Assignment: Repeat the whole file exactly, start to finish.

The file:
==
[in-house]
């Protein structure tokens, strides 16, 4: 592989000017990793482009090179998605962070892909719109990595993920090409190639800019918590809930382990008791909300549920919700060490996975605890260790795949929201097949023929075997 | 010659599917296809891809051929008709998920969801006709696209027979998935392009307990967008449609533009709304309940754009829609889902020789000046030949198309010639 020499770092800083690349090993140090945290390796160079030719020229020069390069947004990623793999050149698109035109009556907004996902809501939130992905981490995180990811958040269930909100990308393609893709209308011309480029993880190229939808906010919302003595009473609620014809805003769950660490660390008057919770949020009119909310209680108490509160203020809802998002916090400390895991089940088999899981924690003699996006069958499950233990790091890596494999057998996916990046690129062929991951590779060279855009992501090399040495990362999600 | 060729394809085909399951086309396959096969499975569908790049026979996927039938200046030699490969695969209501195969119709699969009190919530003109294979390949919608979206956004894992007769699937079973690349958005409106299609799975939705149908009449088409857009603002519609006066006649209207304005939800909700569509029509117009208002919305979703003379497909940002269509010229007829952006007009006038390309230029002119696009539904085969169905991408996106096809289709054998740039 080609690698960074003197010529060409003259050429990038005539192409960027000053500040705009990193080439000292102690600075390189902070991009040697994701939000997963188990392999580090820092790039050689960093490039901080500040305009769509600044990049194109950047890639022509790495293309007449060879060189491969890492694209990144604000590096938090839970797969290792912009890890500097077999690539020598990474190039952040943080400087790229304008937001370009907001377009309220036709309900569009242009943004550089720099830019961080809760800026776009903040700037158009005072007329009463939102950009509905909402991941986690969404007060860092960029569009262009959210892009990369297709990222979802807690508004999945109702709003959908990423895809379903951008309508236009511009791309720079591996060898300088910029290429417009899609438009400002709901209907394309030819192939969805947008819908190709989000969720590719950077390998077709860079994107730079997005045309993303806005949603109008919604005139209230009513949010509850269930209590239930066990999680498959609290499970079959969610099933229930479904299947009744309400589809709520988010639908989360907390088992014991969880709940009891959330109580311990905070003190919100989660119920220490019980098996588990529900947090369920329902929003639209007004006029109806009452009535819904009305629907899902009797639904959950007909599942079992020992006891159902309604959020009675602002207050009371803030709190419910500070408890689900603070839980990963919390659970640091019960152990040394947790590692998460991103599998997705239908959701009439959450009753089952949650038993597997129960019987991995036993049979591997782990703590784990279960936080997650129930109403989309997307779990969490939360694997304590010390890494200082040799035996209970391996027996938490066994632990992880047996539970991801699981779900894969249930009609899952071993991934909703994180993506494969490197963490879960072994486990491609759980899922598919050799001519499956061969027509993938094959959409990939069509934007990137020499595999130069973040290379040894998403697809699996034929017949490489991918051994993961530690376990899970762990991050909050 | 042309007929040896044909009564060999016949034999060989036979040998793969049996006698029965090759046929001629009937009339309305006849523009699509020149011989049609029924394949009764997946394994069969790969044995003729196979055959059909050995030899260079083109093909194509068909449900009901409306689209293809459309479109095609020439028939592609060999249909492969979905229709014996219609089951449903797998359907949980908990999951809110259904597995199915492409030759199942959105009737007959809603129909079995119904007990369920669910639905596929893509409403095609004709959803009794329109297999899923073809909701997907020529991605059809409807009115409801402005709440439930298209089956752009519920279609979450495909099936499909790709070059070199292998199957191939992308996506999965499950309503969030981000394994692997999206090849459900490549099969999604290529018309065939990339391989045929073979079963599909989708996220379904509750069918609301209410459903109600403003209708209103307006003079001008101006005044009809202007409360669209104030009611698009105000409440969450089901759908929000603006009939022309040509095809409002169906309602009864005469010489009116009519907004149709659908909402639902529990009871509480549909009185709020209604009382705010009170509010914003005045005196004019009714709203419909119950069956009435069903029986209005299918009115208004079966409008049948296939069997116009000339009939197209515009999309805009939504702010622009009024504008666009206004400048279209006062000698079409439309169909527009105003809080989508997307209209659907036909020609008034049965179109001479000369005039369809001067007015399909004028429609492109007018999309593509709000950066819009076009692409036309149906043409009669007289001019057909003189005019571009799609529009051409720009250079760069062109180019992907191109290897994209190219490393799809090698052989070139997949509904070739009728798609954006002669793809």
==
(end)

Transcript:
[in-house]
């Protein structure tokens, strides 16, 4: 592989000017990793482009090179998605962070892909719109990595993920090409190639800019918590809930382990008791909300549920919700060490996975605890260790795949929201097949023929075997 | 010659599917296809891809051929008709998920969801006709696209027979998935392009307990967008449609533009709304309940754009829609889902020789000046030949198309010639 020499770092800083690349090993140090945290390796160079030719020229020069390069947004990623793999050149698109035109009556907004996902809501939130992905981490995180990811958040269930909100990308393609893709209308011309480029993880190229939808906010919302003595009473609620014809805003769950660490660390008057919770949020009119909310209680108490509160203020809802998002916090400390895991089940088999899981924690003699996006069958499950233990790091890596494999057998996916990046690129062929991951590779060279855009992501090399040495990362999600 | 060729394809085909399951086309396959096969499975569908790049026979996927039938200046030699490969695969209501195969119709699969009190919530003109294979390949919608979206956004894992007769699937079973690349958005409106299609799975939705149908009449088409857009603002519609006066006649209207304005939800909700569509029509117009208002919305979703003379497909940002269509010229007829952006007009006038390309230029002119696009539904085969169905991408996106096809289709054998740039 080609690698960074003197010529060409003259050429990038005539192409960027000053500040705009990193080439000292102690600075390189902070991009040697994701939000997963188990392999580090820092790039050689960093490039901080500040305009769509600044990049194109950047890639022509790495293309007449060879060189491969890492694209990144604000590096938090839970797969290792912009890890500097077999690539020598990474190039952040943080400087790229304008937001370009907001377009309220036709309900569009242009943004550089720099830019961080809760800026776009903040700037158009005072007329009463939102950009509905909402991941986690969404007060860092960029569009262009959210892009990369297709990222979802807690508004999945109702709003959908990423895809379903951008309508236009511009791309720079591996060898300088910029290429417009899609438009400002709901209907394309030819192939969805947008819908190709989000969720590719950077390998077709860079994107730079997005045309993303806005949603109008919604005139209230009513949010509850269930209590239930066990999680498959609290499970079959969610099933229930479904299947009744309400589809709520988010639908989360907390088992014991969880709940009891959330109580311990905070003190919100989660119920220490019980098996588990529900947090369920329902929003639209007004006029109806009452009535819904009305629907899902009797639904959950007909599942079992020992006891159902309604959020009675602002207050009371803030709190419910500070408890689900603070839980990963919390659970640091019960152990040394947790590692998460991103599998997705239908959701009439959450009753089952949650038993597997129960019987991995036993049979591997782990703590784990279960936080997650129930109403989309997307779990969490939360694997304590010390890494200082040799035996209970391996027996938490066994632990992880047996539970991801699981779900894969249930009609899952071993991934909703994180993506494969490197963490879960072994486990491609759980899922598919050799001519499956061969027509993938094959959409990939069509934007990137020499595999130069973040290379040894998403697809699996034929017949490489991918051994993961530690376990899970762990991050909050 | 042309007929040896044909009564060999016949034999060989036979040998793969049996006698029965090759046929001629009937009339309305006849523009699509020149011989049609029924394949009764997946394994069969790969044995003729196979055959059909050995030899260079083109093909194509068909449900009901409306689209293809459309479109095609020439028939592609060999249909492969979905229709014996219609089951449903797998359907949980908990999951809110259904597995199915492409030759199942959105009737007959809603129909079995119904007990369920669910639905596929893509409403095609004709959803009794329109297999899923073809909701997907020529991605059809409807009115409801402005709440439930298209089956752009519920279609979450495909099936499909790709070059070199292998199957191939992308996506999965499950309503969030981000394994692997999206090849459900490549099969999604290529018309065939990339391989045929073979079963599909989708996220379904509750069918609301209410459903109600403003209708209103307006003079001008101006005044009809202007409360669209104030009611698009105000409440969450089901759908929000603006009939022309040509095809409002169906309602009864005469010489009116009519907004149709659908909402639902529990009871509480549909009185709020209604009382705010009170509010914003005045005196004019009714709203419909119950069956009435069903029986209005299918009115208004079966409008049948296939069997116009000339009939197209515009999309805009939504702010622009009024504008666009206004400048279209006062000698079409439309169909527009105003809080989508997307209209659907036909020609008034049965179109001479000369005039369809001067007015399909004028429609492109007018999309593509709000950066819009076009692409036309149906043409009669007289001019057909003189005019571009799609529009051409720009250079760069062109180019992907191109290897994209190219490393799809090698052989070139997949509904070739009728798609954006002669793809």